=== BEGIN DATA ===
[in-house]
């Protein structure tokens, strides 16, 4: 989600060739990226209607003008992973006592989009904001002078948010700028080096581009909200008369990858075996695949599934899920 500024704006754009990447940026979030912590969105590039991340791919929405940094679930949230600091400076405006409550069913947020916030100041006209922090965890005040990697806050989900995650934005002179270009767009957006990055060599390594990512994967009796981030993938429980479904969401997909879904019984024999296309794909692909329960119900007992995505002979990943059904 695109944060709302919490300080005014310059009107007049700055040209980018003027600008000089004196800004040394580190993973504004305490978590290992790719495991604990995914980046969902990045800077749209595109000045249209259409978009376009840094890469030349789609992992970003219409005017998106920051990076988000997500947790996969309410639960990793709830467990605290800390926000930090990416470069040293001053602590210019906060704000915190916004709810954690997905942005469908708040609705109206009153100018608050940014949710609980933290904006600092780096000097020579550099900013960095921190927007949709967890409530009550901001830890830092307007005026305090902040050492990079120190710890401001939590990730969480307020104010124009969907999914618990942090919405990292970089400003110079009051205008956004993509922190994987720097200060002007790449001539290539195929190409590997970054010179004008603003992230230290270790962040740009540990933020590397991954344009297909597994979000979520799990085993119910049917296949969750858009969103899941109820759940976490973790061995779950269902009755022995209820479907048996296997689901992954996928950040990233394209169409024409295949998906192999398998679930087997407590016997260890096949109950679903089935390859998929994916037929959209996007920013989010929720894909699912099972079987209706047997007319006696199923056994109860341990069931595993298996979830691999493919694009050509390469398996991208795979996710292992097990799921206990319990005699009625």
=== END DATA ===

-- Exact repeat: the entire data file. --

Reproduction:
[in-house]
């Protein structure tokens, strides 16, 4: 989600060739990226209607003008992973006592989009904001002078948010700028080096581009909200008369990858075996695949599934899920 500024704006754009990447940026979030912590969105590039991340791919929405940094679930949230600091400076405006409550069913947020916030100041006209922090965890005040990697806050989900995650934005002179270009767009957006990055060599390594990512994967009796981030993938429980479904969401997909879904019984024999296309794909692909329960119900007992995505002979990943059904 695109944060709302919490300080005014310059009107007049700055040209980018003027600008000089004196800004040394580190993973504004305490978590290992790719495991604990995914980046969902990045800077749209595109000045249209259409978009376009840094890469030349789609992992970003219409005017998106920051990076988000997500947790996969309410639960990793709830467990605290800390926000930090990416470069040293001053602590210019906060704000915190916004709810954690997905942005469908708040609705109206009153100018608050940014949710609980933290904006600092780096000097020579550099900013960095921190927007949709967890409530009550901001830890830092307007005026305090902040050492990079120190710890401001939590990730969480307020104010124009969907999914618990942090919405990292970089400003110079009051205008956004993509922190994987720097200060002007790449001539290539195929190409590997970054010179004008603003992230230290270790962040740009540990933020590397991954344009297909597994979000979520799990085993119910049917296949969750858009969103899941109820759940976490973790061995779950269902009755022995209820479907048996296997689901992954996928950040990233394209169409024409295949998906192999398998679930087997407590016997260890096949109950679903089935390859998929994916037929959209996007920013989010929720894909699912099972079987209706047997007319006696199923056994109860341990069931595993298996979830691999493919694009050509390469398996991208795979996710292992097990799921206990319990005699009625």